Directly after the matter of the duel was settled, a carriage came charging onto my courtyard drive. Drawn by two common horses the carriage bore four men on its top, two rifle men, and two men wielding swords and pistols. Isabella was quick with her pistol, and smart with her reaction, and shot the rope binding one of the horses to the carriage. It continued its run forward to be held back by Royston for a brief moment. Though it was he that the men were aiming for. Their shots seemed concentrated on Royston and Fyodor. The Castillain was quick to show his prowess in battle, and made a good show of his skill with the spear, which caused at least two of our attackers to falter in their course. The horse remaining in its binds could no more pull the carriage than I could turn wine to stone, which greatly slowed their process. I do not remember when exactly, but before the last man was taken Uccelletta saw to the freeing of the other horse.
Fyodor, Royston, the Castillian, Isabella, and Uccelletta fought bravely and competently, and the battle was over quickly. When it came to the last man of our attackers the Castilian climbed atop the carriage and grappled with him, convincing him to surrender. Bringing him down, we asked our questions of him.
He and his companions were hirelings, though not of the swordsman’s guild. They were thugs, and men of ill repute, hired to attack us by a man they did not know, with no means of confirmation of their victory save for the retrieval of their reward. Each of the four men had been promised 100g for the extermination of Royston and Fyodor. Having failed in their task, it fell to us to determine the remaining survivor’s fate.
For me, this was a position of some complication, as the men had attempted to kill Fyodor, who was formally under my protection as Count Della Montagna. They had also made a show of attacking me, my property, and my other guests. As it was, I asked the others what each of them would do with the man – kill him, or let him go. Unfortunately I acquiesced to Fyodor, since it was him that they had wronged most, and it was he I was under strictest oath to protect. He voted kill. I left the execution to him, at his request, but I very much wish that I had not. It should have been kinder to kill a man with a sword than with that vile bottle of liquid that corroded through the man’s flesh.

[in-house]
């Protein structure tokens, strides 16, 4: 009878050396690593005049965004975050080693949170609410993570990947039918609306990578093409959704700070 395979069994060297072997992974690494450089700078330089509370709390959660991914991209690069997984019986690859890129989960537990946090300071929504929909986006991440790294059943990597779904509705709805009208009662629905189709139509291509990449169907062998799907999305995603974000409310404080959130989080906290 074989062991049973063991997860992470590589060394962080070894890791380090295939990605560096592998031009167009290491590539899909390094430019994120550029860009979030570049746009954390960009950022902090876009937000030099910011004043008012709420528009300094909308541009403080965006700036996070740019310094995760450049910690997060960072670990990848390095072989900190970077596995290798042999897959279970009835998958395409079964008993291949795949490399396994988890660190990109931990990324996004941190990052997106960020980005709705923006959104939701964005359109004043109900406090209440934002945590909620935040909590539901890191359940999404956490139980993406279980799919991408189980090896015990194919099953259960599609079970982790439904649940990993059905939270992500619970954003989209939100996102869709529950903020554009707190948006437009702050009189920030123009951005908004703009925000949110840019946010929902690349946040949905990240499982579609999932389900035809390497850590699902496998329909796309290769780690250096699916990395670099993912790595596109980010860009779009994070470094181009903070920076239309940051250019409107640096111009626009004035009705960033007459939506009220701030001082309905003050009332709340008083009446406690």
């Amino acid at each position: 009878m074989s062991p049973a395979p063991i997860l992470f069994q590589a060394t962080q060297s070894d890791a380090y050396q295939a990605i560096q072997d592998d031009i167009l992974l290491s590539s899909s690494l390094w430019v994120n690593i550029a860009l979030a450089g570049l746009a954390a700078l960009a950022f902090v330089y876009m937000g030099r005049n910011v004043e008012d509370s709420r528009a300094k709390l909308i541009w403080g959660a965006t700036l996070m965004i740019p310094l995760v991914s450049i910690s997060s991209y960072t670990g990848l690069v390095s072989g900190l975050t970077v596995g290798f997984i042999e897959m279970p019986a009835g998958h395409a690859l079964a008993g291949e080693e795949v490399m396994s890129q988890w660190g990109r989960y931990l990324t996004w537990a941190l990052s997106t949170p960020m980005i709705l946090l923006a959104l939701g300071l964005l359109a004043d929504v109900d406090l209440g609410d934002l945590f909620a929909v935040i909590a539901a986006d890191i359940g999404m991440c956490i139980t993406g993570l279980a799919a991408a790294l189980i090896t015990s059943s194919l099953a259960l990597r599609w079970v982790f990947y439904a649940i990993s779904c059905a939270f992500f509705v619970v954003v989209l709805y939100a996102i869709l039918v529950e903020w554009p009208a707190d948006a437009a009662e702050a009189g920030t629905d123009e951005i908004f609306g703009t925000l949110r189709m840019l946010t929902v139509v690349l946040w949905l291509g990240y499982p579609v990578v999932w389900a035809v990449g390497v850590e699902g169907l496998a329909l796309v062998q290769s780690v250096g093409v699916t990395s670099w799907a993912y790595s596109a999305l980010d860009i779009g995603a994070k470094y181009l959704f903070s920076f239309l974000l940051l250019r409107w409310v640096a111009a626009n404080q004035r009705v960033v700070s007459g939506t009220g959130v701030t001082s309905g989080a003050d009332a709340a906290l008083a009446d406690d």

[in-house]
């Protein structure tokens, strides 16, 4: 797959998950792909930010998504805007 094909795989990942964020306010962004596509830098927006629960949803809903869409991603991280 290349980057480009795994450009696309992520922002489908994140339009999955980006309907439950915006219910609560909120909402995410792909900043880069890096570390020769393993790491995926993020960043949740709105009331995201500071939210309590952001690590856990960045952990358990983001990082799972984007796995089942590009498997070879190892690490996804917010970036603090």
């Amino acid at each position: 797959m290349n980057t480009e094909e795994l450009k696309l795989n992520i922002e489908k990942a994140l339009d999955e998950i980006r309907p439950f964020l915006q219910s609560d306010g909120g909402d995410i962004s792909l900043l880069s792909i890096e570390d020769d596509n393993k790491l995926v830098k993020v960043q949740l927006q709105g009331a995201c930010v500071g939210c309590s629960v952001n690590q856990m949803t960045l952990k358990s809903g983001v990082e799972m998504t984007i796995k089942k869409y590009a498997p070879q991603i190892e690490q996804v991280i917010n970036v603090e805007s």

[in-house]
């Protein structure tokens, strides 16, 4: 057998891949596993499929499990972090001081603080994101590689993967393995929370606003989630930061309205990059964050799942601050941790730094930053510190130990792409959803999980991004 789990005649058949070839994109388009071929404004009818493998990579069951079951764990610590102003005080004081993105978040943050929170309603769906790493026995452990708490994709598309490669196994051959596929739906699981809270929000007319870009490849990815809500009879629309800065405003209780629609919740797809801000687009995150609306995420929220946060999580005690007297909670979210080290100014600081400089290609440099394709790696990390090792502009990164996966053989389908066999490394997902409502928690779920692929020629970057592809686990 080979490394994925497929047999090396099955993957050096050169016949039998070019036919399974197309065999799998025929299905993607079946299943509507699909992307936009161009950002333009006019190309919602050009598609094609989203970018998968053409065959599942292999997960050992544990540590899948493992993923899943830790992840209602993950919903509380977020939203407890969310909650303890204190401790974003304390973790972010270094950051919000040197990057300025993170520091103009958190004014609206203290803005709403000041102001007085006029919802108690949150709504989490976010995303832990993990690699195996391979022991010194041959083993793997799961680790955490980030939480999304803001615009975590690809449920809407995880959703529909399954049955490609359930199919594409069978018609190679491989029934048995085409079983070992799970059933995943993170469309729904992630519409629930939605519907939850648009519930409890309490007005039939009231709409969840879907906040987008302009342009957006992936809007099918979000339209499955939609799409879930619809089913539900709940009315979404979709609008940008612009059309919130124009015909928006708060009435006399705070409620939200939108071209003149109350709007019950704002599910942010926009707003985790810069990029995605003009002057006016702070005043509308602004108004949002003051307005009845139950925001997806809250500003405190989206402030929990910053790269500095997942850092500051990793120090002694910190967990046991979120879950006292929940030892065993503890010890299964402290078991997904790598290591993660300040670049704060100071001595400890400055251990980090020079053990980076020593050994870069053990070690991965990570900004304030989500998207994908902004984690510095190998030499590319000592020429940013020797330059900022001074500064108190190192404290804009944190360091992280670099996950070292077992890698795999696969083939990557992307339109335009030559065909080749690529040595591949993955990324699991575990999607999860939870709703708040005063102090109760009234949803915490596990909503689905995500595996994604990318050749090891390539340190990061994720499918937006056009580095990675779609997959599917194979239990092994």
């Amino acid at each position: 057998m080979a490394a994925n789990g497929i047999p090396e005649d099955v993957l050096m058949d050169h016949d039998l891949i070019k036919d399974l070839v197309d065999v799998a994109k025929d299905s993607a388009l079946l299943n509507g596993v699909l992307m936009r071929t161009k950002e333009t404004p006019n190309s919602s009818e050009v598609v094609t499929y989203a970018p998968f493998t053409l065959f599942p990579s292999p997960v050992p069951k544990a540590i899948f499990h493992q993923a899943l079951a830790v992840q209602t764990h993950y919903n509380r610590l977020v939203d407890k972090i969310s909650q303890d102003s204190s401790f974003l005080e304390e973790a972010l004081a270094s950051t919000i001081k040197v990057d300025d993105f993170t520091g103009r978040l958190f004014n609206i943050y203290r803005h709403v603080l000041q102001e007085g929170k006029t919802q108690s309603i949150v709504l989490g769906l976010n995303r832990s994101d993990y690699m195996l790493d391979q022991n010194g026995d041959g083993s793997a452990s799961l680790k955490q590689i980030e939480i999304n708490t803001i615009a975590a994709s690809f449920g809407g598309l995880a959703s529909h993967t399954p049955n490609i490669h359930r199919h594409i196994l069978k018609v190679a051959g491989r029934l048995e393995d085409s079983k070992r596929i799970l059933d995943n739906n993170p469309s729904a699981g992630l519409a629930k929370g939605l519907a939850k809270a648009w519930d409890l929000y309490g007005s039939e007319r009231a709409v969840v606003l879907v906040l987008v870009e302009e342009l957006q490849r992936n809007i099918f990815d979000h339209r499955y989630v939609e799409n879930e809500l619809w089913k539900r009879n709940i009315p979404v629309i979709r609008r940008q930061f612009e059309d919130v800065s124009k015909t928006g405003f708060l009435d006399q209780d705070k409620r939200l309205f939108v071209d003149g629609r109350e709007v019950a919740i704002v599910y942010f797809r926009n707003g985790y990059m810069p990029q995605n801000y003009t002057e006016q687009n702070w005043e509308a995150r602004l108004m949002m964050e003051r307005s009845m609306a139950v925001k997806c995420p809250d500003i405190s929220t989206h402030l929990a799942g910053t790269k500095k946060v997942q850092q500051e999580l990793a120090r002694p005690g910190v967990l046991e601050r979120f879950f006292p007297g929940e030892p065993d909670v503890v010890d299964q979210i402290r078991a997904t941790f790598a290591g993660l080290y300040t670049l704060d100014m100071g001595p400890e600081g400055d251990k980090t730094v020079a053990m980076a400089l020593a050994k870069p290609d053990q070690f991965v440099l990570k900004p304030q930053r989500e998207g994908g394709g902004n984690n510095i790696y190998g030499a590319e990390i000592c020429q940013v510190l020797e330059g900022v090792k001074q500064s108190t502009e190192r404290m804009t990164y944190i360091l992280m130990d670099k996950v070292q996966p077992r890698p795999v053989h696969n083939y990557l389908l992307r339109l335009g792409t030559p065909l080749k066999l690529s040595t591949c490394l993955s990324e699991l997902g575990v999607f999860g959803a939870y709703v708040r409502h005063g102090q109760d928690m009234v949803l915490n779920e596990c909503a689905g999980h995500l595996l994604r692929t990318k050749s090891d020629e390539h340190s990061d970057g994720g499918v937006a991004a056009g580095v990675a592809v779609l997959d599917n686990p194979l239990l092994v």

There was much discussion after that, and by the end of it Fyodor and Royston both had signed on for a year’s contract under the Count. Fyodor also asked the favor that we sail with him so that he could introduce Galina to his lady. There were secrets between the two, and I when I spoke to Galina in private and asked her to explain, she was forthcoming with me and explained all that she knew. She trusted Fyodor, and wished to go.
The Castillian wished to retrieve the money that was owed the men of ill repute. I did not care for their money, but if I was to have such a bountiful crew of aids I thought it wise to establish a fund with which to provide for room and drink for our little party. I also thought it wise that their employer saw their job as done, we went to the place of deposit from which they were to withdraw their reward.
One of the boxes of deposit contained a small black onyx, which Galina spotted a white cross within. The white crosses had been borne by the men who tried to kill Royston and Fyodor, and had been given to them by their employer, or so our questioning produced. The order of the White Cross is viewed as heretical by the Heirophant, and may or may not be responsible for the outbreaks known as the White Plague. We left the onyx within the box, and redeposited it.
We then returned to The Chatter and set sail for the island on which Fyodor’s friends resided. It was a fairly short voyage that took four days. Our arrival was to an Island that seemed to appear out of the aether, docked at her port was a pirate ship. They were not of the Brotherhood, but they were of the Pirate Nation, so we raised our Brotherhood colors as we sailed to dock, and had an awkward greeting with them. Introductions were made.
Isabetta, the first mate of the ship, came forward and introduced herself. This was the woman that Fyodor wished Galina to meet. She spoke some words, and then darkness overcame most of us. Their intentions were not hostile, but we had a conversation with the Sidhe brothers who had provided the mist through which we escaped that first day. Apparently, our sailing through the mists had forced their hand to deal on our behalf, and now a deal was struck. Eight days. We owed them eight days of our lives, and we were given the task of when they provide us with those days we must do one thing: survive. This was to be the first day, and we were tasked to survive, by any means necessary.
I awoke, and the Count made a brief reprimand to his men, and to Isabetta. She had acted without warning, which may have proved bloody, however briefly. Still, she presented her case. She, Fyodor, and Royston all belonged to an organization known as the Daughters of Sophia. Protectors of the world they called themselves, working against the forces of the abyss that sought to destroy it. They offered us membership. The trouble with secret societies is that once you have been offered membership, the alternative to the offer is rather final. Galina wished to join. The others seemed open to it, but I know my purpose and my fate. I know what I am tasked to do, what I must do, and there is no room for distraction. I have been distracted long enough. Still, the resources offered were potentially a boon in my purpose, and the alternatively was likely my death. Between the task the brothers had set us, and Galina’s eyes, I had no choice. I agreed.